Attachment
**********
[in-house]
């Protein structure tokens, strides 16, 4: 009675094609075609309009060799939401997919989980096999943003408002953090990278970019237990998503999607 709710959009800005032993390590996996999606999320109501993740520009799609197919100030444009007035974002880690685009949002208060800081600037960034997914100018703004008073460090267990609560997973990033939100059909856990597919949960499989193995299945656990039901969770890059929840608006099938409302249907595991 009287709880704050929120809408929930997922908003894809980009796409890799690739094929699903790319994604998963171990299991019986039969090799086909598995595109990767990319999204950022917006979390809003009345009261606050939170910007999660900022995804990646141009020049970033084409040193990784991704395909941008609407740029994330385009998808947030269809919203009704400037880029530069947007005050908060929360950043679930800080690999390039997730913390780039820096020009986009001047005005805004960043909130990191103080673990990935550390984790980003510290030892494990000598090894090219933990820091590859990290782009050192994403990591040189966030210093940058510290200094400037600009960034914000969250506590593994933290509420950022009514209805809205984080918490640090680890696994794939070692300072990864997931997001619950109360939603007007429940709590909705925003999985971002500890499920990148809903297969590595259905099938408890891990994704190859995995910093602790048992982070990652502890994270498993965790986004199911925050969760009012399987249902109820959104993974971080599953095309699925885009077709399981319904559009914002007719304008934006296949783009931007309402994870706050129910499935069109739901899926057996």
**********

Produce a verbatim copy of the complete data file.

[in-house]
């Protein structure tokens, strides 16, 4: 009675094609075609309009060799939401997919989980096999943003408002953090990278970019237990998503999607 709710959009800005032993390590996996999606999320109501993740520009799609197919100030444009007035974002880690685009949002208060800081600037960034997914100018703004008073460090267990609560997973990033939100059909856990597919949960499989193995299945656990039901969770890059929840608006099938409302249907595991 009287709880704050929120809408929930997922908003894809980009796409890799690739094929699903790319994604998963171990299991019986039969090799086909598995595109990767990319999204950022917006979390809003009345009261606050939170910007999660900022995804990646141009020049970033084409040193990784991704395909941008609407740029994330385009998808947030269809919203009704400037880029530069947007005050908060929360950043679930800080690999390039997730913390780039820096020009986009001047005005805004960043909130990191103080673990990935550390984790980003510290030892494990000598090894090219933990820091590859990290782009050192994403990591040189966030210093940058510290200094400037600009960034914000969250506590593994933290509420950022009514209805809205984080918490640090680890696994794939070692300072990864997931997001619950109360939603007007429940709590909705925003999985971002500890499920990148809903297969590595259905099938408890891990994704190859995995910093602790048992982070990652502890994270498993965790986004199911925050969760009012399987249902109820959104993974971080599953095309699925885009077709399981319904559009914002007719304008934006296949783009931007309402994870706050129910499935069109739901899926057996």